Now that Jack understands the perimeter and is more than content to stay in his “happy zone”, we are ready to move on to the second phase of the training and socializing “front yard Jack” with the neighbors.
- I ask my client to be outside with Jack in the front yard when people normally walk by. Jack should be on a leash and by my client’s side. They should be about thirty to forty feet back from the sidewalk or the side of the street (where the neighbors normally walk). He can be sitting with Jack and engage in casual conversation as people pass (“Hi, how are you. Have a nice day.” …etc.). The point of this activity is to see that Jack is in the front yard and not trying to go after them.
- After a day or two, I ask my client to move closer to the sidewalk and repeat the process. This allows the neighbors to build on their prior observation that Jack isn’t trying to “get them”, and allows the stimulation of “dog & human” to increase.
- After a few more days, my client will invite passerby’s that he knows or who are “dog friendly” to come over and pet Jack. This allows the people and “observing neighbors” to see that Jack is really just a pussy cat at heart. It also allows Jack to understand that you are ok with people calmly interacting with him in the front yard.
- Next, I ask my client to repeat the “greeting process”, but with a longer leash. He should allow Jack to wander around more freely than he did before. When people pass by or come to greet him, my client isn’t “right there”; but still in his peripheral view.
- The next step I gave my client was to go inside for a moment or two during the process. He shouldn’t be gone for more than a minute or two. This simply emulates having to get something off the stove, turning off the hose in the pool, etc. As he does this, I had him post a family member (out of sight) in the front of the house to take charge is anything escalates.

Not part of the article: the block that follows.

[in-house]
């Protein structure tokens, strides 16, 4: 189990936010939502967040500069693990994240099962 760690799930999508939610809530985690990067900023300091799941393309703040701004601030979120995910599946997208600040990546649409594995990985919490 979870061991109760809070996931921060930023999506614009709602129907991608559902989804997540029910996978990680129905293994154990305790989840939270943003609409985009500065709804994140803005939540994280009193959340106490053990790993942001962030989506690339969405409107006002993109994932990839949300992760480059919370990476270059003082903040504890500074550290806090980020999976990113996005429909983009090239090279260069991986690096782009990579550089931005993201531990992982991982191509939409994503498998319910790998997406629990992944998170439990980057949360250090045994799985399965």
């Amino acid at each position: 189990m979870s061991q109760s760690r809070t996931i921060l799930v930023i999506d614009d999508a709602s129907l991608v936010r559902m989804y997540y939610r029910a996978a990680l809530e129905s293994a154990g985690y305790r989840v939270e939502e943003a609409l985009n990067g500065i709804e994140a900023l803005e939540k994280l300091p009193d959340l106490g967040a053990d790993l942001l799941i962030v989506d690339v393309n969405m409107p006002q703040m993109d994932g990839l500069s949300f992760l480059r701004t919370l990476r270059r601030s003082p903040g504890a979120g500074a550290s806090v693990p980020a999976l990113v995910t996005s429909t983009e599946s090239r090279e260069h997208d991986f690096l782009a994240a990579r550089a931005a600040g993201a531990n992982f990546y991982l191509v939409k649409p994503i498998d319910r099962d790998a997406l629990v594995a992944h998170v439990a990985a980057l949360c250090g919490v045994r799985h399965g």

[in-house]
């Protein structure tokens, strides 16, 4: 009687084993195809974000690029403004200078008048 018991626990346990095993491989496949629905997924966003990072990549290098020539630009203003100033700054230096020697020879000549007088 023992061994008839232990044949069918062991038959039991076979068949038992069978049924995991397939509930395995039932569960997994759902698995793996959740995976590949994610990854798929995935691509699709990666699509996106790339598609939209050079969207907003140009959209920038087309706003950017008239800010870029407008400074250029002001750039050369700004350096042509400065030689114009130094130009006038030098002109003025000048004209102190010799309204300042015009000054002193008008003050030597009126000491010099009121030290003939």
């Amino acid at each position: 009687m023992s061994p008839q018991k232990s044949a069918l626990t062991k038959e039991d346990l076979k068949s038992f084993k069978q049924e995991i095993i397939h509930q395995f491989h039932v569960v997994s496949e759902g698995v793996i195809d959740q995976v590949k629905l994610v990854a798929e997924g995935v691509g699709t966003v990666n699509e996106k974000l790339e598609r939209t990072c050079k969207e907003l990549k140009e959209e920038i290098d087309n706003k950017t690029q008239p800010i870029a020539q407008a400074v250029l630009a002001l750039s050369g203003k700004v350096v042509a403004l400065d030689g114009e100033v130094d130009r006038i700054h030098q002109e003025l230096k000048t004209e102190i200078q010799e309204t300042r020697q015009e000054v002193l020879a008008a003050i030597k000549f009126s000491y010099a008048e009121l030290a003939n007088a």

- Once the initial “socialization” training is successful, I instruct my client to still be out with Jack to reinforce the training with both Jack and the neighbors.
- My client also should always keep a clean bowl of fresh, cool water outside for Jack. Dehydration can be a major issue in South Florida. I suggest keeping one or two toys for Jack in the front to keep his focus drawn inward. I don’t want to have too many toys in the front because neighbor kids might find them and use them to encourage Jack to leave the yard by throwing them or running off with them.
Dogs learn through the repetitive enforcement of consistent rules. Teaching Jack to stay in the yard is the implementation of one of those rules. The clear and simple socialization of Jack and the neighbors is simply an extension of that rule. You can always find us by going to Dog Fence Training Help. We have more, great dog training and dog safety tips at Best Out of Sight Fence Trainers Tequesta South Florida. We are also professional dog trainers with over eleven years experience. We invite you to find out about our dog training methods at Home Dog Training Tequesta South Florida.